NURB 340- Pathophysio
NURB 340- Pathophysio NURB 340
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This 8 page Class Notes was uploaded by Kelsey Forbeck on Sunday September 11, 2016. The Class Notes belongs to NURB 340 at University of Indianapolis taught by Moore in Fall 2016. Since its upload, it has received 67 views. For similar materials see Pathophysiology in NURSING at University of Indianapolis.
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Date Created: 09/11/16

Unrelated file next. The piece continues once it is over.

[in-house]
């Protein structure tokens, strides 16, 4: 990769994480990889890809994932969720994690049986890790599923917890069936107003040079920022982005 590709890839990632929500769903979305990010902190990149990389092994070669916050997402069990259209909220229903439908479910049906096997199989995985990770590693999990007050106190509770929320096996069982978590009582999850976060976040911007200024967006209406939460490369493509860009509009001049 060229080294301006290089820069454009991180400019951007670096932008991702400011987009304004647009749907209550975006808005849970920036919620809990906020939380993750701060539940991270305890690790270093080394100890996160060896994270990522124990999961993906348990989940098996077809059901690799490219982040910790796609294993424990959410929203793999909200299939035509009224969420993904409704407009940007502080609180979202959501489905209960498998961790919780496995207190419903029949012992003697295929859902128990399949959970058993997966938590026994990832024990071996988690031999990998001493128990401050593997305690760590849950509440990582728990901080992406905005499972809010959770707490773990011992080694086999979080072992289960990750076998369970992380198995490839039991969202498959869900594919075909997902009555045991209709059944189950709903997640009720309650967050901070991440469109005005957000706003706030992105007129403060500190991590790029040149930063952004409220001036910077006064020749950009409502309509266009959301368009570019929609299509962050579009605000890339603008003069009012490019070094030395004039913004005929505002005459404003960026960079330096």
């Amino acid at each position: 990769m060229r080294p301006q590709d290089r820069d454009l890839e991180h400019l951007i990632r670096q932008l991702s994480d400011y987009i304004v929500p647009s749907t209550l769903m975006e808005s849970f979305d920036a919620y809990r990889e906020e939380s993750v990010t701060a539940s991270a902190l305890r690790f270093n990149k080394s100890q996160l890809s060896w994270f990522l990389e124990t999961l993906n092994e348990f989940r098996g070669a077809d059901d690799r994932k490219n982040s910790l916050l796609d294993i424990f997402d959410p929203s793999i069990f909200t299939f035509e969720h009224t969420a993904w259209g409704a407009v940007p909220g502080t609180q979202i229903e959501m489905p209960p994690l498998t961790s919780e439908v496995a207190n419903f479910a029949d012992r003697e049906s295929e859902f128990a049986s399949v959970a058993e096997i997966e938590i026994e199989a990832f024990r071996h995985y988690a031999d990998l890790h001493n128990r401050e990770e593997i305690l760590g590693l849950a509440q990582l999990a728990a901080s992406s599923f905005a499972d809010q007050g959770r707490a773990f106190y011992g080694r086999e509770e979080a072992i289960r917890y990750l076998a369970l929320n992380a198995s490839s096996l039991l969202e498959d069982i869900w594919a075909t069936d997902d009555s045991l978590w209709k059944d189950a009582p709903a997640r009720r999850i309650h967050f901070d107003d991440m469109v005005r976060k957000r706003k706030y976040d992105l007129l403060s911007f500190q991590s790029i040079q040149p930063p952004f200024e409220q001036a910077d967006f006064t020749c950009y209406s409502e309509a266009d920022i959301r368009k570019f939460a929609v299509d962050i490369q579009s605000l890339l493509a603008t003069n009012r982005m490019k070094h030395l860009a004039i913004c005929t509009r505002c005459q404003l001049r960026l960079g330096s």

NURB 340: Pathophysiology 1 Genes and Genetic Diseases Mutation- an addition or subtraction of genes that may lead to a disorder Purpose for studying genetics: o To find cures. If we understand the problems, then we can fix it. o Having an understanding can also help us to figure out what will be passed onto our children o If we have and understanding, then we can educate our patients A medical genetic family pedigree: o Must be confirmed by a doctor before showing the family o Helps patient see if it effects women more than men or vice verses Genetic counseling: o Has major implications for reproduction o Implication for developing history (% chance of passing it on) o Implication for family history o May open the door to blaming one another saying the other partner caused this problem The Human Genome Project: o DNA discovered by Watson and Crick o The goal of the project was to find all the locations on a human gene to determine the entire DNA sequence o Thanks to this project we can find the problems ahead of time and treat them o Building blocks of genes is A, C, G, T. o The project discovered that the concentrated areas are mainly composed of Guanine and cytosine Scientists can see this through a microscope o Another finding from this project was that chromosome number 1 had the most genes, and chromosome Y had the least o Purpose of this project was to identify and treat people with genome problems o YOU own your genetic information o Access in your genetic information could impact your insurance because they won’t want to help you as much if they know you have a genetic condition Issues for HealthCare Professionals: o Privacy/Confidentiality- keep charts, verbal information, everything private o Discrimination- don’t discriminate those who have conditions o Research- prevention and treatment (keep up to date) o Pharmacogenomics- role of genetics in drug response o Gene therapy- experimental technique that uses genes to fix problems or diseases (Dr. could insert a good gene into a cell) o Genetic engineering- uses genetics and biotechnology to cut and rejoin genes (two different things and putting them together- direct manipulation) Genetic Code: o Cell nucleus > Chromosome> double helix> each strand is composed of phosphate molecule and four bases > connected by WEAK hydrogen bond> pairing the bases makes proteins The hydrogen bond has to be weak because it has to let go for reproduction o Purpose of DNA strands: Directs synthesis for the making of all the body’s proteins o What comprises a DNA strand? Sugar molecule Phosphate molecule Bases Weak hydrogen bond o Three steps of protein synthesis: DNA is reproduced (inside the cell) DNA is transcribed into messenger RNA (outside of the cell) Messenger RNA is translated into protein o DNA directs the synthesis of all the body’s proteins o Complementary base pairing: Adenine = Thymine Guanine= Cytosine o The bases are arranged into groups of three called a codon o Each codon specifies a single amino acid in a corresponding protein o A specific sequence of triplets represents a gene DNA replication: o The double helix unzips and then all the free floating base pairs tack up to their complementary base pairs (like a lock and key, they fit together) o The unpaired strand will then attract a nucleotide only if it has the correct base pairing o DNA polymerase (which is the molecule) comes along the whole strand and checks the work. The DNA polymerase goes along the newly completed DNA strand and makes sure everything is matched up well When they don’t match up well, then mutations occur Mutations: o A change in the structure of DNA is permanent because once replicated incorrectly, it will always replicate incorrectly. o Not all mutations are bad. They make us unique. o Silent mutations- mutations that go unnoticed o Acquired mutations (somatic mutation): Mutations you are NOT born with You can acquire a mutation through smoking, UV rays o Inherited mutation (germline mutation): Mutations you are born with (passed from parent to child) You can inherit a mutation such as down syndrome, sickle cell o 2 Main Types of mutations: Base pair substitution: When once base replaces another Take T, A out and put in G, C (everything from there on stays the same) Frameshift change: Changes codon by deletion or insertion Take T, A and it goes down one and continues to stay down one Change entire frame o Sub Types of Mutations: Point mutation: Single point not the same but made no difference Missense: Base pair substitution that results in a change in the amino acid Nonsense: When a stop codon is introduced. At this point it stops replicating which is nonsense!! o The stop codons are: TAA TAG TGA Chromosome Terminology: o Gamete: Meiosis Haploid (1 copy of chromosome; 23) Sex chromosomes XX (female) XY (male) o Somatic: Mitosis Diploid (2 copies of chromosome; 46) = zygote Autosomes (non sex chromosomes) o Karyotype: An ordered display of chromosomes o Centromeres and bands are key components o Under a microscope, the researchers are looking for: Length Centromere taken Size of bands Looking at all this so they can identify if things are wrong Abnormalities of Chromosomes: o Euploid- normal cell o Polyploidy- more than what is needed o Triploidy- 3 copies (23+23+23= 69) o Tetra ploidy- 4 copies (23+23+23+23= 92) o Aneuploidy- Something is missing or there is an extra ONE A result of nondisjunction. Didn’t split like it is supposed to Do not have a multiple of 23 Turner’s 45 X The Y chromosome is missing and there is only one copy of X Not inherited; just a random event Characteristics of male and female No menstruation Shorter Low hair line Breast development Klinefelter’s syndrome 47 XXY Too much Since the Y is so small it doesn’t usually cause a problem Will have baldness Breast development Small testes Traits of male and female Generally, not inherited because they don’t menstruate so cannot reproduce o Monosomy- only one exists; stands alone (don’t hear about it often because its incompatible with life) o Trisomy- extra one so there’s three (think of down syndrome) Often see them on the 13, 18, and 21 chromosome Trisomy 13: o Small heads o Cleft lips o Ear deformed *can live with trisomy but CANNOT live with monosomy* Chromosomal Abnormalities: o Deletion: Just taking a piece of the material out EX: Cri-Du-Chat Deletion of part of a chromosome on #5 o Duplication: Taking a piece out then duplicating which isn’t as bad as missing pieces o Translocation: Interchanging of material between two chromosomes Taking a piece of one chromosome and switching with the other chromosome Nothing is lost Mixing of the colors o Fragile X syndrome: A piece breaks off Happens on an X chromosome Leads to mental retardation Most common fragile site o Inversion: Take the material, flip it upside down, and put it back where it came from o Insertion: Take one from one and add it to the other *MUTATIONS DEAL WITH PROTEINS; ABNORMALITIES DEAL WITH CHROMOSOMES Elements of Formal Genetics (key terms) o Allele- alternative form of a gene o Homozygous - (AA or aa) o Heterozygous - (Aa) o Genotype- genetic composition (what’s inside your genes) o Phenotype- physical composition (what you can physically see) o Dominate- expressed as AA or Aa o Recessive- expressed as aa o Codominance- A condition in which the alleles of a gene pair in a heterozygote are fully expressed thereby resulting in offspring with a phenotype that is neither dominant nor recessive o Carrier- have trait but don’t display it o Reoccurrence risks- likelihood of passing it onto your child o Punnett square- used to predict the outcome of offspring Mendelian Patterns of Inheritance o Either sex cell or somatic o Autosomal dominate- AA or Aa EX: Huntington’s disease A dominate disorder 50% chance of passing it on Characteristics: Generations are not skipped Male and female are impacted the same way o Autosomal recessive- aa You need both recessive genes If you have a big A then you do not have the disease you are just a carrier. Usually early onset Consanguinity- in bred Penetrance- percentage of individuals with a specific genotype also exhibit the phenotype (have the genetic problem and look like they have the genetic problem) Expressivity-, variations in a phenotype among individuals carrying a particular genotype Cystic Fibrosis- IS AN EXAMPLE Multiple body systems are affected You can have either mild, moderate, or severe symptoms Lungs and pancreas are affected o X-linked dominate (sex linked) Always male because they only have one X (if they have a bad X they are going to have a problem) Rare Fragile X o X-linked recessive More common Always male Never transmitted from father to son It can skip generation If dad has the bad X he will ALWAYS give it to his daughter o Disorders of the Y chromosome are VERY rare because the Y chromosome is SO small. Multifactorial Inheritance: o Environmental factors (smoking) o Lifestyle choices and behaviors o Family genetics o Common Disorders: cleft lip/palate, anencephaly, congenital heart defects, spine bifida, diabetes etc. o “runs in the family” o Genetic predisposition Congenital defects may not be necessary to be related to genetics o Period of vulnerability Neuro development, if mom doesn’t have enough folic acid during this period then it could lead to problems o Teratogenic agents Radiation Chemicals, drugs Fetal ETOH syndrome, cocaine babies TORCH infections Toxoplasmosis Other agents Rubella Cytomegalic virus Herpes